(Report Comment)
Ellis Smith January 25, 2011 | 8:22 a.m.

Most - possibly all - Protestants and Jews are non-Catholic. :) Eastern Orthodox Catholics do not follow the same church calendar as Roman Catholics; their Easter and Christmas occur later.

(Report Comment)
Christopher Foote January 25, 2011 | 10:47 a.m.

There are a myriad of different religions out there in the world. Should the school district avoid scheduling events that conflict with special days for every religion, or only those faiths which are deemed worthy of special attention?

(Report Comment)
Charles Coleman January 25, 2011 | 12:12 p.m.

There are many religious holidays throughout the year, but very, very few as solemn and noteworthy as the Christian Good Friday: Yom Kippur, the start of Ramadan, come to mind. There should be no trouble for the school district to schedule around these very few days, as does the various Federal, State and local governments that do not schedule official meetings, sessions, etc. The fact that the facilities offered a cheaper rate should come as no surprise since no other organization, except the local athiests, would be looking to book an event on that day. I guess that since Columbia Public Schools has now found out that Good Friday is cheaper to book, the Prom will be held exclusively on that day in future, in the name of cost cutting.

(Report Comment)
Eric Cox January 25, 2011 | 2:22 p.m.

Good Friday is a time of sacrifice for Catholics not the world, believe what you want but don't expect rest of society to bend to your personal superstition.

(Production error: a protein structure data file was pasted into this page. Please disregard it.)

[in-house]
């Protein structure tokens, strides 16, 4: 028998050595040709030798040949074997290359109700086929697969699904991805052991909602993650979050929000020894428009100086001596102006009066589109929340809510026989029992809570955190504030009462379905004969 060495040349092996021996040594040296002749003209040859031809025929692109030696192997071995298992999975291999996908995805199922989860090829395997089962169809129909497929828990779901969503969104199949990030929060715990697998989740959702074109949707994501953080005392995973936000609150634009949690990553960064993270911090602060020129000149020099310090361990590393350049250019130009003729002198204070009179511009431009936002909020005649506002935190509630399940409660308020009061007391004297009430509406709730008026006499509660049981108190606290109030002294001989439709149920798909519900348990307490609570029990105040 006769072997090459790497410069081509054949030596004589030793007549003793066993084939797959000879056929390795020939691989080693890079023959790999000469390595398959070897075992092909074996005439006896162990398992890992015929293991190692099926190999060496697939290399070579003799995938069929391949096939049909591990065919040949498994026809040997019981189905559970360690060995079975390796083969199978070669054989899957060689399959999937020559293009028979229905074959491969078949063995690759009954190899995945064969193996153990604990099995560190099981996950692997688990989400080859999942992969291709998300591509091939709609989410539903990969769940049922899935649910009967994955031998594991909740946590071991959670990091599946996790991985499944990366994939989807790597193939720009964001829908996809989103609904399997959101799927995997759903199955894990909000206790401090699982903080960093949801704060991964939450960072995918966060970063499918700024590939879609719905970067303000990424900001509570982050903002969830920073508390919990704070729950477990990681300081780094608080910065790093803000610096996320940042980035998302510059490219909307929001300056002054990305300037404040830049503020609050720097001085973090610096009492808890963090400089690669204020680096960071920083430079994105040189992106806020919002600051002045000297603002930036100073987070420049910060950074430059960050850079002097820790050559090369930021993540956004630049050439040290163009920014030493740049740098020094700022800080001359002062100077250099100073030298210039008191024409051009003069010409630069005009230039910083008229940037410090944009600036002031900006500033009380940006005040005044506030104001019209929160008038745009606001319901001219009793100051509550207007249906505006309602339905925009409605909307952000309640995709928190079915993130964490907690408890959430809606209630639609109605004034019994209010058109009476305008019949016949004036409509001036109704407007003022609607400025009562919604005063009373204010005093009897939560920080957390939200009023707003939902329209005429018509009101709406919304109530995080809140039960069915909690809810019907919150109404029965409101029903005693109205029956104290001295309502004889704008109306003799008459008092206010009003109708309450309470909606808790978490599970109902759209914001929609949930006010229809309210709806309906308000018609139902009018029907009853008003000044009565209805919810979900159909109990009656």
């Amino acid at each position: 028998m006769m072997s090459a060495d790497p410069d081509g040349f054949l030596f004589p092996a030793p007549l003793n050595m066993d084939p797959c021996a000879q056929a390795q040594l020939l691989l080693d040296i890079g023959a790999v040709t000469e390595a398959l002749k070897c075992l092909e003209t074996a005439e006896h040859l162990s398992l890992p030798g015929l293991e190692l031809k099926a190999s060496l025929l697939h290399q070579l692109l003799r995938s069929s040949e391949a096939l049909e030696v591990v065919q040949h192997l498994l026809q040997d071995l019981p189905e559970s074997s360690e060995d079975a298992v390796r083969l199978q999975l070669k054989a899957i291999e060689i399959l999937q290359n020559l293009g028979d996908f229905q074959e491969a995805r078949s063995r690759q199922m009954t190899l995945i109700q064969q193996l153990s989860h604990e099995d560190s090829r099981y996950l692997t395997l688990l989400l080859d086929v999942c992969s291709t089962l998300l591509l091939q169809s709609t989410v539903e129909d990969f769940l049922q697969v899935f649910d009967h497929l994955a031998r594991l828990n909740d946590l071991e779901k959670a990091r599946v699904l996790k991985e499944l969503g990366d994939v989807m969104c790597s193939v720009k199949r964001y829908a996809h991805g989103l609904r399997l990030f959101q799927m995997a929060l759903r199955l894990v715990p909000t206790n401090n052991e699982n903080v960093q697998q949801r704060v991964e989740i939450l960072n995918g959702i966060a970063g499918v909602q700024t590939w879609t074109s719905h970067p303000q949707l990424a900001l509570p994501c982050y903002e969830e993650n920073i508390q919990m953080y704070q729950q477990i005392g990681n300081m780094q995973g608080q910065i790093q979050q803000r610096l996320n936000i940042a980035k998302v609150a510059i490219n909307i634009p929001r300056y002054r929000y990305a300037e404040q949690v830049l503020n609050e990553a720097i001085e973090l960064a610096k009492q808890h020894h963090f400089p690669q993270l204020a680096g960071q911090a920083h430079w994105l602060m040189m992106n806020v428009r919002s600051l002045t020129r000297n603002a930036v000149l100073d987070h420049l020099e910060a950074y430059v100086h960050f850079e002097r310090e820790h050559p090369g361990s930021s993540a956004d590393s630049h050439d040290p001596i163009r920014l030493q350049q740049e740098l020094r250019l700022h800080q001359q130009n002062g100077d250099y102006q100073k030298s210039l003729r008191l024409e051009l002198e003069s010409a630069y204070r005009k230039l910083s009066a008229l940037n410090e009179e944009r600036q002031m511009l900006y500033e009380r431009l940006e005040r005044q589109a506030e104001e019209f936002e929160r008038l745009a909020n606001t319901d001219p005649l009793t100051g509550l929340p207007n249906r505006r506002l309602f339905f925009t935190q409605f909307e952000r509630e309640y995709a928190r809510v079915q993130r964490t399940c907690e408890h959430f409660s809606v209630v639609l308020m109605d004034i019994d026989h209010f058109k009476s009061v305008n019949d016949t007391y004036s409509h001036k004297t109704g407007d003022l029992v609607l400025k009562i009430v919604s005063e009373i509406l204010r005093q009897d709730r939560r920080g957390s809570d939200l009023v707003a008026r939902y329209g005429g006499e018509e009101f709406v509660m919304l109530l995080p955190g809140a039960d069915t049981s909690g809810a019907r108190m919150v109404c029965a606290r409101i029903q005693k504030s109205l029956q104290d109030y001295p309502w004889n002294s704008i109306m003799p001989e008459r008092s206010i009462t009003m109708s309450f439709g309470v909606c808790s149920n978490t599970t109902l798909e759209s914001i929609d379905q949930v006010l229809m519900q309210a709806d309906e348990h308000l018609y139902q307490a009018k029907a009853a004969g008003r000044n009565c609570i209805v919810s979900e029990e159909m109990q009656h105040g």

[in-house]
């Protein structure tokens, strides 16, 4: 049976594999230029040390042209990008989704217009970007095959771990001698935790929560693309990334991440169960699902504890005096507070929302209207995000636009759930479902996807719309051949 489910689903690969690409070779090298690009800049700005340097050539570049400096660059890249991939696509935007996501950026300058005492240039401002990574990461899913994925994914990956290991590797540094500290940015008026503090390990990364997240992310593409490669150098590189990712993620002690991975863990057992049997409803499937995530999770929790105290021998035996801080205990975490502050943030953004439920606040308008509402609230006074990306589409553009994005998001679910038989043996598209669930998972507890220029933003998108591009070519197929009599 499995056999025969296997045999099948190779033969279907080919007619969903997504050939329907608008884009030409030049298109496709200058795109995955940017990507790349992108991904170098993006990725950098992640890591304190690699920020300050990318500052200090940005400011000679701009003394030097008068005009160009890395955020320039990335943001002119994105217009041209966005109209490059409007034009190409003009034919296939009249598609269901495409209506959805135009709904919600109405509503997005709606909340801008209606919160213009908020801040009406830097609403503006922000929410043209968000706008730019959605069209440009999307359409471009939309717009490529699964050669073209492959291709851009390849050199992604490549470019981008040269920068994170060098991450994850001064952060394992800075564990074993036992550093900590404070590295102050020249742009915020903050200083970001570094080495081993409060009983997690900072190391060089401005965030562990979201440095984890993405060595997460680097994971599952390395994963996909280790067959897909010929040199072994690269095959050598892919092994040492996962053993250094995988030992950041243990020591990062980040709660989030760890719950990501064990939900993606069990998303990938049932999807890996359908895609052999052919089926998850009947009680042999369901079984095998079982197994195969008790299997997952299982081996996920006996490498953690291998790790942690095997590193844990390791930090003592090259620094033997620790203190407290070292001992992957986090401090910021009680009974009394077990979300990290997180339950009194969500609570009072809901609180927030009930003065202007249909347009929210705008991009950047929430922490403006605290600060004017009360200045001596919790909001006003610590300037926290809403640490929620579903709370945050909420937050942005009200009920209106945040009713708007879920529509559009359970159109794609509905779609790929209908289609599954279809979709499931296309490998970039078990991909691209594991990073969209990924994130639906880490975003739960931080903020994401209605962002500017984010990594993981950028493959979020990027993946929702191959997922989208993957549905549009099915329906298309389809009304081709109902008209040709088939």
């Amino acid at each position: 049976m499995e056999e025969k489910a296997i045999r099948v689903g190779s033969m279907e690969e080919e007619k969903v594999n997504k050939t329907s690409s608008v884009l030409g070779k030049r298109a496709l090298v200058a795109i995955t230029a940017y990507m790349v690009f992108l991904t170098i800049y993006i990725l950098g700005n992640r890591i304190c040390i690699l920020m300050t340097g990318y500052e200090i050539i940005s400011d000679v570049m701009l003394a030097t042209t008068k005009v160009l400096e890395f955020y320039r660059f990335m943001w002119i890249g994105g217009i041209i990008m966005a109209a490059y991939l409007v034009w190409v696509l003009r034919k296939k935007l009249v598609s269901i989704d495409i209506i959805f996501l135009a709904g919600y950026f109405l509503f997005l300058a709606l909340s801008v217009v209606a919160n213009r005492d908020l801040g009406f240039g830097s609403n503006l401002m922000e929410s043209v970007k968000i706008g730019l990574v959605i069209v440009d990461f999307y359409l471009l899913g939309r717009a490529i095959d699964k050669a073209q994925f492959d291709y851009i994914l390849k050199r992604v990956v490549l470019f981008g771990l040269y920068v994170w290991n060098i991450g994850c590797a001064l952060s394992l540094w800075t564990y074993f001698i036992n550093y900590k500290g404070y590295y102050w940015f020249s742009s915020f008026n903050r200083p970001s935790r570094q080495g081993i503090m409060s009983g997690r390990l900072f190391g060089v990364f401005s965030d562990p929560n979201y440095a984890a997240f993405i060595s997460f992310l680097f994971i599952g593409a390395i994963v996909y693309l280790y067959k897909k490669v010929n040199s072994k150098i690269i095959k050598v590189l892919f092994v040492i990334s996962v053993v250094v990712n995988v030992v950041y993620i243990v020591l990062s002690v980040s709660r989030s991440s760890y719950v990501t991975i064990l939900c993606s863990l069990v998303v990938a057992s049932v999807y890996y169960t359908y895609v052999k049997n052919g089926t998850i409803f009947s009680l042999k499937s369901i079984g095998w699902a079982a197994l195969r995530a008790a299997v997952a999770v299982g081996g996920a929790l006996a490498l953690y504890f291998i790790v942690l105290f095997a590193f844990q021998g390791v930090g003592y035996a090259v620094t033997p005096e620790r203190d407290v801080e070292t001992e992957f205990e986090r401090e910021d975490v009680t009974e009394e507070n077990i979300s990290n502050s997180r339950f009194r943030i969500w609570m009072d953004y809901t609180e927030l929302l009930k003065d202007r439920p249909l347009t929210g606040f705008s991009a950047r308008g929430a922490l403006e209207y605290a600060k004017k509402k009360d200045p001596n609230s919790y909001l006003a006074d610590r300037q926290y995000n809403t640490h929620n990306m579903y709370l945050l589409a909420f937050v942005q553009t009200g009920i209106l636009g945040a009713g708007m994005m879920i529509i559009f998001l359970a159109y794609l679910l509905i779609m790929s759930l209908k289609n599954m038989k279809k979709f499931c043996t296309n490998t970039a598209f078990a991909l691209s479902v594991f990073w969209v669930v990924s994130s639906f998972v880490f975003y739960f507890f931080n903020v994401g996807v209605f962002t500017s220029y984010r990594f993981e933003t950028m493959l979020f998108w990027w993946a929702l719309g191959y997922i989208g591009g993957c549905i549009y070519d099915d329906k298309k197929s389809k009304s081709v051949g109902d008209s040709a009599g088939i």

(Report Comment)
Gregory Brown January 25, 2011 | 6:03 p.m.

Personally, when I worked for a public library in Ohio, I attempted to convince the administration to keep one large branch open on Easter to meet the needs of non-Christians who were a significant part of the service area population for that facility. Sunday work was paid voluntary time, and I knew that there wouldn't be a problem finding staff. Christmas has become so thoroughly secular that it wasn't an issue. Of course, my efforts went unfulfilled, if not completely unheeded. so many problems arise from having a hedonistic, secularised social setup with an overlay of piety controlled by a small number of sects. But I will maintain that making a few concessions isn't a bad idea for overall happiness.
As I hinted above, the economic exploitation of "rites of passage" is more offensive than the religious part.

(Report Comment)
Gregory Brown January 25, 2011 | 6:05 p.m.

Personally, when I worked for a public library in Ohio, I attempted to convince the administration to keep one large branch open on Easter to meet the needs of non-Christians who were a significant part of the service area population for that facility. Sunday work was paid voluntary time, and I knew that there wouldn't be a problem finding staff. Christmas has become so thoroughly secular that it wasn't an issue. Of course, my efforts went unfulfilled, if not completely unheeded. So many problems arise from having a hedonistic, secularised social setup with an overlay of piety controlled by a small number of sects. But I will maintain that making a few concessions isn't a bad idea for overall happiness.
As I hinted above, the economic exploitation of "rites of passage" is more offensive than the religious part.

(Report Comment)